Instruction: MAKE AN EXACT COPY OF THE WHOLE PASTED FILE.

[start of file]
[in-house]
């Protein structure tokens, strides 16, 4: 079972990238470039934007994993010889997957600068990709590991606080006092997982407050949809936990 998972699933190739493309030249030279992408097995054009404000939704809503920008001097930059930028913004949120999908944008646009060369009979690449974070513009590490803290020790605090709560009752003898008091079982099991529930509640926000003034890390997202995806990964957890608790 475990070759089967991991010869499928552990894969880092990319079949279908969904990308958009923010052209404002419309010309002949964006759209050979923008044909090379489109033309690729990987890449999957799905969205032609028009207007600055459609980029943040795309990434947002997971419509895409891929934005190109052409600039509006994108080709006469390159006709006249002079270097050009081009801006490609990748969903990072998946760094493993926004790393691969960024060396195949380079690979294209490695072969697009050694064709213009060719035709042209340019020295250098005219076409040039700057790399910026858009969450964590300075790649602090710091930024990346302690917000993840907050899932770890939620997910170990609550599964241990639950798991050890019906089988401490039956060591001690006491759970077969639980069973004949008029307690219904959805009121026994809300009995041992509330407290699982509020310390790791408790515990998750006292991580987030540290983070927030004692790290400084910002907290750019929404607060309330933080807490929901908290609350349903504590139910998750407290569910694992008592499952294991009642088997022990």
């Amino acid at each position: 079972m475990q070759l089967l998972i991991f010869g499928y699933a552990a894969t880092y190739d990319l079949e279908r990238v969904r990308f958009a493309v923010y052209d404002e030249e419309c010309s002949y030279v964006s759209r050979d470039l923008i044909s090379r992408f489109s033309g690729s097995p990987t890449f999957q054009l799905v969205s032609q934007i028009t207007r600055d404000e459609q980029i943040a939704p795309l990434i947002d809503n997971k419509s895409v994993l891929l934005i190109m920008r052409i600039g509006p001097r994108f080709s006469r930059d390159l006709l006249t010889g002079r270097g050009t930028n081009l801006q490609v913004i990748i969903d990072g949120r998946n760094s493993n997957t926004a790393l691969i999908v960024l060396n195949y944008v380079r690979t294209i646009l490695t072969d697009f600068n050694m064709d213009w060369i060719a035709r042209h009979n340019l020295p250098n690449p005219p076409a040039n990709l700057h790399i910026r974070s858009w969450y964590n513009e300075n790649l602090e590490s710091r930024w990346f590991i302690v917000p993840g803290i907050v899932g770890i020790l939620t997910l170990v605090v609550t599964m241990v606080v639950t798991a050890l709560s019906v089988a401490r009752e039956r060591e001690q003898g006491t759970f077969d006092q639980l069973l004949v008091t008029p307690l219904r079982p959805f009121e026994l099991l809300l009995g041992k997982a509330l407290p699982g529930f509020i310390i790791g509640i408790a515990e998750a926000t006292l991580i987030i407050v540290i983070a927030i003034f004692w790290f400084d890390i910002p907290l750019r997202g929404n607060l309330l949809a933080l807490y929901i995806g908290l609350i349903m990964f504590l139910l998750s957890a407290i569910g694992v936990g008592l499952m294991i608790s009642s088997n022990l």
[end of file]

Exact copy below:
[in-house]
């Protein structure tokens, strides 16, 4: 079972990238470039934007994993010889997957600068990709590991606080006092997982407050949809936990 998972699933190739493309030249030279992408097995054009404000939704809503920008001097930059930028913004949120999908944008646009060369009979690449974070513009590490803290020790605090709560009752003898008091079982099991529930509640926000003034890390997202995806990964957890608790 475990070759089967991991010869499928552990894969880092990319079949279908969904990308958009923010052209404002419309010309002949964006759209050979923008044909090379489109033309690729990987890449999957799905969205032609028009207007600055459609980029943040795309990434947002997971419509895409891929934005190109052409600039509006994108080709006469390159006709006249002079270097050009081009801006490609990748969903990072998946760094493993926004790393691969960024060396195949380079690979294209490695072969697009050694064709213009060719035709042209340019020295250098005219076409040039700057790399910026858009969450964590300075790649602090710091930024990346302690917000993840907050899932770890939620997910170990609550599964241990639950798991050890019906089988401490039956060591001690006491759970077969639980069973004949008029307690219904959805009121026994809300009995041992509330407290699982509020310390790791408790515990998750006292991580987030540290983070927030004692790290400084910002907290750019929404607060309330933080807490929901908290609350349903504590139910998750407290569910694992008592499952294991009642088997022990």
């Amino acid at each position: 079972m475990q070759l089967l998972i991991f010869g499928y699933a552990a894969t880092y190739d990319l079949e279908r990238v969904r990308f958009a493309v923010y052209d404002e030249e419309c010309s002949y030279v964006s759209r050979d470039l923008i044909s090379r992408f489109s033309g690729s097995p990987t890449f999957q054009l799905v969205s032609q934007i028009t207007r600055d404000e459609q980029i943040a939704p795309l990434i947002d809503n997971k419509s895409v994993l891929l934005i190109m920008r052409i600039g509006p001097r994108f080709s006469r930059d390159l006709l006249t010889g002079r270097g050009t930028n081009l801006q490609v913004i990748i969903d990072g949120r998946n760094s493993n997957t926004a790393l691969i999908v960024l060396n195949y944008v380079r690979t294209i646009l490695t072969d697009f600068n050694m064709d213009w060369i060719a035709r042209h009979n340019l020295p250098n690449p005219p076409a040039n990709l700057h790399i910026r974070s858009w969450y964590n513009e300075n790649l602090e590490s710091r930024w990346f590991i302690v917000p993840g803290i907050v899932g770890i020790l939620t997910l170990v605090v609550t599964m241990v606080v639950t798991a050890l709560s019906v089988a401490r009752e039956r060591e001690q003898g006491t759970f077969d006092q639980l069973l004949v008091t008029p307690l219904r079982p959805f009121e026994l099991l809300l009995g041992k997982a509330l407290p699982g529930f509020i310390i790791g509640i408790a515990e998750a926000t006292l991580i987030i407050v540290i983070a927030i003034f004692w790290f400084d890390i910002p907290l750019r997202g929404n607060l309330l949809a933080l807490y929901i995806g908290l609350i349903m990964f504590l139910l998750s957890a407290i569910g694992v936990g008592l499952m294991i608790s009642s088997n022990l």